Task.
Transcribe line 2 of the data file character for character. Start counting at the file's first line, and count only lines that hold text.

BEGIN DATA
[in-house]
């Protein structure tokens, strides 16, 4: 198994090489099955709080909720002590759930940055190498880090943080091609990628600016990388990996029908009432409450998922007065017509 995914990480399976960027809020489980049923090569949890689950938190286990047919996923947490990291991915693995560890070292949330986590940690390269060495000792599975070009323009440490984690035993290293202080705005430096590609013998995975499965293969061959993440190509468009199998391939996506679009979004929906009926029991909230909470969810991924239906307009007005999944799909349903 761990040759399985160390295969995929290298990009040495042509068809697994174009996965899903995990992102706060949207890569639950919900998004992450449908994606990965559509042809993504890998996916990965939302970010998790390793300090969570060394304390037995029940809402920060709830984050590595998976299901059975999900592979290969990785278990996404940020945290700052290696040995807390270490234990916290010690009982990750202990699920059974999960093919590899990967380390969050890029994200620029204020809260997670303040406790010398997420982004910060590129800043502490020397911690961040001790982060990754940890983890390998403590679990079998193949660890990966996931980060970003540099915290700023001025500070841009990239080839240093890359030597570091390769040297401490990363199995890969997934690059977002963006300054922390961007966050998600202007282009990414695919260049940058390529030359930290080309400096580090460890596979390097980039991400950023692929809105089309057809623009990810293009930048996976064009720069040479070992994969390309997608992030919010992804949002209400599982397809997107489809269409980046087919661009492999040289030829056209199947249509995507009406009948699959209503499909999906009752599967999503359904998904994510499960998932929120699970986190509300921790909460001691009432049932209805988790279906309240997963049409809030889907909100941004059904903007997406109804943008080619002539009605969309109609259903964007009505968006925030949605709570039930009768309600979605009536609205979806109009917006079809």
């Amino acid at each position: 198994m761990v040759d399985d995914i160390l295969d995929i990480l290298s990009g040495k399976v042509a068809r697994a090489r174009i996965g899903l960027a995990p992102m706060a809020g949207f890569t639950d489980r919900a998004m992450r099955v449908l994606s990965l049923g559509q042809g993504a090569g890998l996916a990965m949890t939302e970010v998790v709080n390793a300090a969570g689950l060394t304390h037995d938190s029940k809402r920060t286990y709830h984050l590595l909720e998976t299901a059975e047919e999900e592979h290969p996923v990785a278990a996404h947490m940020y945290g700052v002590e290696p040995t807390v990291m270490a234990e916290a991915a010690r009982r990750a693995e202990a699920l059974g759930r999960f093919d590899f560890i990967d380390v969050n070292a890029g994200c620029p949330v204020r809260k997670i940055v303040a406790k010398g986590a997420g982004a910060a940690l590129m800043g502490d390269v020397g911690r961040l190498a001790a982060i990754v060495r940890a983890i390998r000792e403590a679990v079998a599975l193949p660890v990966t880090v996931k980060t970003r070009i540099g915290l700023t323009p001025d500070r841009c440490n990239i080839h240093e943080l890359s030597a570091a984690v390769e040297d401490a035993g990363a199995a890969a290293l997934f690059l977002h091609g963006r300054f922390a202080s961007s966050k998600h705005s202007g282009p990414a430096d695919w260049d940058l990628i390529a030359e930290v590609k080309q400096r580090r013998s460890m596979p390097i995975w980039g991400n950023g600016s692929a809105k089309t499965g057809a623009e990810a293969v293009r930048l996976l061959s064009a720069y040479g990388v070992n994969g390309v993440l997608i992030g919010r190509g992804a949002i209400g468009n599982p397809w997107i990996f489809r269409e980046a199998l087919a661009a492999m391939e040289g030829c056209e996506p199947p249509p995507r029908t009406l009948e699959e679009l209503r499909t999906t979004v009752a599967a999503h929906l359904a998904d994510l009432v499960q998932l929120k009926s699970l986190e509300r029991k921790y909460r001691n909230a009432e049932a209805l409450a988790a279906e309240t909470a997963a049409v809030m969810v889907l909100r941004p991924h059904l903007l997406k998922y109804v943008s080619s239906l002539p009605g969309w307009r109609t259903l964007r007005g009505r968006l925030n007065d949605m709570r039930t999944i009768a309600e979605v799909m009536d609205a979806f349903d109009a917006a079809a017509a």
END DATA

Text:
């Protein structure tokens, strides 16, 4: 198994090489099955709080909720002590759930940055190498880090943080091609990628600016990388990996029908009432409450998922007065017509 995914990480399976960027809020489980049923090569949890689950938190286990047919996923947490990291991915693995560890070292949330986590940690390269060495000792599975070009323009440490984690035993290293202080705005430096590609013998995975499965293969061959993440190509468009199998391939996506679009979004929906009926029991909230909470969810991924239906307009007005999944799909349903 761990040759399985160390295969995929290298990009040495042509068809697994174009996965899903995990992102706060949207890569639950919900998004992450449908994606990965559509042809993504890998996916990965939302970010998790390793300090969570060394304390037995029940809402920060709830984050590595998976299901059975999900592979290969990785278990996404940020945290700052290696040995807390270490234990916290010690009982990750202990699920059974999960093919590899990967380390969050890029994200620029204020809260997670303040406790010398997420982004910060590129800043502490020397911690961040001790982060990754940890983890390998403590679990079998193949660890990966996931980060970003540099915290700023001025500070841009990239080839240093890359030597570091390769040297401490990363199995890969997934690059977002963006300054922390961007966050998600202007282009990414695919260049940058390529030359930290080309400096580090460890596979390097980039991400950023692929809105089309057809623009990810293009930048996976064009720069040479070992994969390309997608992030919010992804949002209400599982397809997107489809269409980046087919661009492999040289030829056209199947249509995507009406009948699959209503499909999906009752599967999503359904998904994510499960998932929120699970986190509300921790909460001691009432049932209805988790279906309240997963049409809030889907909100941004059904903007997406109804943008080619002539009605969309109609259903964007009505968006925030949605709570039930009768309600979605009536609205979806109009917006079809």